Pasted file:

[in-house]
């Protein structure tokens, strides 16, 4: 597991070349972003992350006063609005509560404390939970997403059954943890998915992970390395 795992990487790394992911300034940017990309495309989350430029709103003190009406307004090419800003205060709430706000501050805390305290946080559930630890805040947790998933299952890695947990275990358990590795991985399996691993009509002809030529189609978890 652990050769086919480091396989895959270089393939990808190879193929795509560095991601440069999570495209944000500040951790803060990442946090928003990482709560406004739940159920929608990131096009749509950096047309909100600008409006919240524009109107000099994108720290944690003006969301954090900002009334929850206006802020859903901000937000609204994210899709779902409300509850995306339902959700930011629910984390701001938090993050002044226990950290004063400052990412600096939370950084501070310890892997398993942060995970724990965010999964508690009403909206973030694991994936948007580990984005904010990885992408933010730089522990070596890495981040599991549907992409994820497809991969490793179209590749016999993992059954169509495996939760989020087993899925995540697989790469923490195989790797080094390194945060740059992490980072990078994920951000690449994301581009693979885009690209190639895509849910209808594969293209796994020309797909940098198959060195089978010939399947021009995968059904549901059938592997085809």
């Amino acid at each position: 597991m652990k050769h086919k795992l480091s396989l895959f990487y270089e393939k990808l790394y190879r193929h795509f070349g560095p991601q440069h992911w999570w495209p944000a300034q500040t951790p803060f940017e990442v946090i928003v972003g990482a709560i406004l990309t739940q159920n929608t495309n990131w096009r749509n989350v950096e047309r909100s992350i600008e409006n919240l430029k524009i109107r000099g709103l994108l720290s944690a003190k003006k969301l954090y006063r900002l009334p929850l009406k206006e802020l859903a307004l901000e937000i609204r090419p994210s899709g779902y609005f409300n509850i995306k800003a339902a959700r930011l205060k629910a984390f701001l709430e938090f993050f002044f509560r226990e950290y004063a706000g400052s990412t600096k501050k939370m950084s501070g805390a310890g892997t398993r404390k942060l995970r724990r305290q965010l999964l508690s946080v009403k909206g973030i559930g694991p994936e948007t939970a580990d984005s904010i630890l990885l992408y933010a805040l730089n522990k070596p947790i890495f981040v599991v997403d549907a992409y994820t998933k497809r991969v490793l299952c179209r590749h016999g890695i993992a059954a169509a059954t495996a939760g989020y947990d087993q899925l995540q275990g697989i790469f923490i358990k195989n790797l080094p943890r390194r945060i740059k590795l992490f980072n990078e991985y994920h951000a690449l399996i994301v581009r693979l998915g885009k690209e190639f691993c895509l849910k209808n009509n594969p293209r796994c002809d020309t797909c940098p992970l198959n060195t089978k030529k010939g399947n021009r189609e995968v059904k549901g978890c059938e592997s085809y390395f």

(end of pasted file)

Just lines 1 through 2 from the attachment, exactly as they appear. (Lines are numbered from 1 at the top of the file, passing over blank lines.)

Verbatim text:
[in-house]
């Protein structure tokens, strides 16, 4: 597991070349972003992350006063609005509560404390939970997403059954943890998915992970390395 795992990487790394992911300034940017990309495309989350430029709103003190009406307004090419800003205060709430706000501050805390305290946080559930630890805040947790998933299952890695947990275990358990590795991985399996691993009509002809030529189609978890 652990050769086919480091396989895959270089393939990808190879193929795509560095991601440069999570495209944000500040951790803060990442946090928003990482709560406004739940159920929608990131096009749509950096047309909100600008409006919240524009109107000099994108720290944690003006969301954090900002009334929850206006802020859903901000937000609204994210899709779902409300509850995306339902959700930011629910984390701001938090993050002044226990950290004063400052990412600096939370950084501070310890892997398993942060995970724990965010999964508690009403909206973030694991994936948007580990984005904010990885992408933010730089522990070596890495981040599991549907992409994820497809991969490793179209590749016999993992059954169509495996939760989020087993899925995540697989790469923490195989790797080094390194945060740059992490980072990078994920951000690449994301581009693979885009690209190639895509849910209808594969293209796994020309797909940098198959060195089978010939399947021009995968059904549901059938592997085809």